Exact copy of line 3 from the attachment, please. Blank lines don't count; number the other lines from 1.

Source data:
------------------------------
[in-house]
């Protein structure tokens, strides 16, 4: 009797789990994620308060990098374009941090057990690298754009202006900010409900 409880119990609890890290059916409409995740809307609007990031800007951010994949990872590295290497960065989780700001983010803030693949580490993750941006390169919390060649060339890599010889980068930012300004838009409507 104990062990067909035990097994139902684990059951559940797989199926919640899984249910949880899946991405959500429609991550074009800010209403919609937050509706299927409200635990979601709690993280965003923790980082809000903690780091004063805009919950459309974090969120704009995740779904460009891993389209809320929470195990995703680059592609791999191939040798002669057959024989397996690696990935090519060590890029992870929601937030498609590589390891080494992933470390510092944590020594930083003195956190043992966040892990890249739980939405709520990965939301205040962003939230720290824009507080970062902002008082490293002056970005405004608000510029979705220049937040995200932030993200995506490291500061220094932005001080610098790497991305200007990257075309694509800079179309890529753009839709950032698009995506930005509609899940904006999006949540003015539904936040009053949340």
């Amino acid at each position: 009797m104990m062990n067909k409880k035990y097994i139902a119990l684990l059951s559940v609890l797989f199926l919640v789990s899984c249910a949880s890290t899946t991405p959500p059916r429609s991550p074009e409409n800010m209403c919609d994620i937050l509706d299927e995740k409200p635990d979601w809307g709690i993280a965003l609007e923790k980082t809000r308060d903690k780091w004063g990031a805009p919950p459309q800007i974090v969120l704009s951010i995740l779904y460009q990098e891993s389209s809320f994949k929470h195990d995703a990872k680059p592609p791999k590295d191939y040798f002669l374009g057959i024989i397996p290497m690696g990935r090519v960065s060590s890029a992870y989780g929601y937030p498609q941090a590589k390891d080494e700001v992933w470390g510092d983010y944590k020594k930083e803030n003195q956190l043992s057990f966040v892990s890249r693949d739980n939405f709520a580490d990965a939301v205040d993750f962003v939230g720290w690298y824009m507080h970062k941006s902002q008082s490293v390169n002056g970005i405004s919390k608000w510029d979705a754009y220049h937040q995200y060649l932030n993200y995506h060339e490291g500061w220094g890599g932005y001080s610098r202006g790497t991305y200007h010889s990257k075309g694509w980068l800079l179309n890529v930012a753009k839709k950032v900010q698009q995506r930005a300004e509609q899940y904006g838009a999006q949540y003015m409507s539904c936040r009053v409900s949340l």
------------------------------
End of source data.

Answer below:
């Amino acid at each position: 009797m104990m062990n067909k409880k035990y097994i139902a119990l684990l059951s559940v609890l797989f199926l919640v789990s899984c249910a949880s890290t899946t991405p959500p059916r429609s991550p074009e409409n800010m209403c919609d994620i937050l509706d299927e995740k409200p635990d979601w809307g709690i993280a965003l609007e923790k980082t809000r308060d903690k780091w004063g990031a805009p919950p459309q800007i974090v969120l704009s951010i995740l779904y460009q990098e891993s389209s809320f994949k929470h195990d995703a990872k680059p592609p791999k590295d191939y040798f002669l374009g057959i024989i397996p290497m690696g990935r090519v960065s060590s890029a992870y989780g929601y937030p498609q941090a590589k390891d080494e700001v992933w470390g510092d983010y944590k020594k930083e803030n003195q956190l043992s057990f966040v892990s890249r693949d739980n939405f709520a580490d990965a939301v205040d993750f962003v939230g720290w690298y824009m507080h970062k941006s902002q008082s490293v390169n002056g970005i405004s919390k608000w510029d979705a754009y220049h937040q995200y060649l932030n993200y995506h060339e490291g500061w220094g890599g932005y001080s610098r202006g790497t991305y200007h010889s990257k075309g694509w980068l800079l179309n890529v930012a753009k839709k950032v900010q698009q995506r930005a300004e509609q899940y904006g838009a999006q949540y003015m409507s539904c936040r009053v409900s949340l």